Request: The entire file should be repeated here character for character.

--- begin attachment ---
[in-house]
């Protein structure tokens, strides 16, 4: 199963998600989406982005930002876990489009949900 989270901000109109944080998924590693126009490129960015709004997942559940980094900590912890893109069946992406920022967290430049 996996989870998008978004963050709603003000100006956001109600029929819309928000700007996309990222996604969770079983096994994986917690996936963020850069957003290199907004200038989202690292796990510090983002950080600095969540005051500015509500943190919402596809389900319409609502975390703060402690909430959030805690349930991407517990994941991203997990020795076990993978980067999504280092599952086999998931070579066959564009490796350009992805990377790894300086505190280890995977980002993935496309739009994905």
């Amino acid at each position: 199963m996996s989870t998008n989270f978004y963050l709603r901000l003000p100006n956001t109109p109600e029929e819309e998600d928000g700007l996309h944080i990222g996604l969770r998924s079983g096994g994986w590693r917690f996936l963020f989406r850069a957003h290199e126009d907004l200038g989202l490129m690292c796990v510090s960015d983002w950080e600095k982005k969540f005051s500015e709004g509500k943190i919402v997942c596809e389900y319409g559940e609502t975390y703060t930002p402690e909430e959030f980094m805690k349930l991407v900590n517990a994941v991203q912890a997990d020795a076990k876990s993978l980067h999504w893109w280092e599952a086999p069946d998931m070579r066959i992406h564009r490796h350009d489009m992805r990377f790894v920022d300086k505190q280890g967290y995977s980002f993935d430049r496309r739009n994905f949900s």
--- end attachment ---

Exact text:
[in-house]
């Protein structure tokens, strides 16, 4: 199963998600989406982005930002876990489009949900 989270901000109109944080998924590693126009490129960015709004997942559940980094900590912890893109069946992406920022967290430049 996996989870998008978004963050709603003000100006956001109600029929819309928000700007996309990222996604969770079983096994994986917690996936963020850069957003290199907004200038989202690292796990510090983002950080600095969540005051500015509500943190919402596809389900319409609502975390703060402690909430959030805690349930991407517990994941991203997990020795076990993978980067999504280092599952086999998931070579066959564009490796350009992805990377790894300086505190280890995977980002993935496309739009994905």
């Amino acid at each position: 199963m996996s989870t998008n989270f978004y963050l709603r901000l003000p100006n956001t109109p109600e029929e819309e998600d928000g700007l996309h944080i990222g996604l969770r998924s079983g096994g994986w590693r917690f996936l963020f989406r850069a957003h290199e126009d907004l200038g989202l490129m690292c796990v510090s960015d983002w950080e600095k982005k969540f005051s500015e709004g509500k943190i919402v997942c596809e389900y319409g559940e609502t975390y703060t930002p402690e909430e959030f980094m805690k349930l991407v900590n517990a994941v991203q912890a997990d020795a076990k876990s993978l980067h999504w893109w280092e599952a086999p069946d998931m070579r066959i992406h564009r490796h350009d489009m992805r990377f790894v920022d300086k505190q280890g967290y995977s980002f993935d430049r496309r739009n994905f949900s």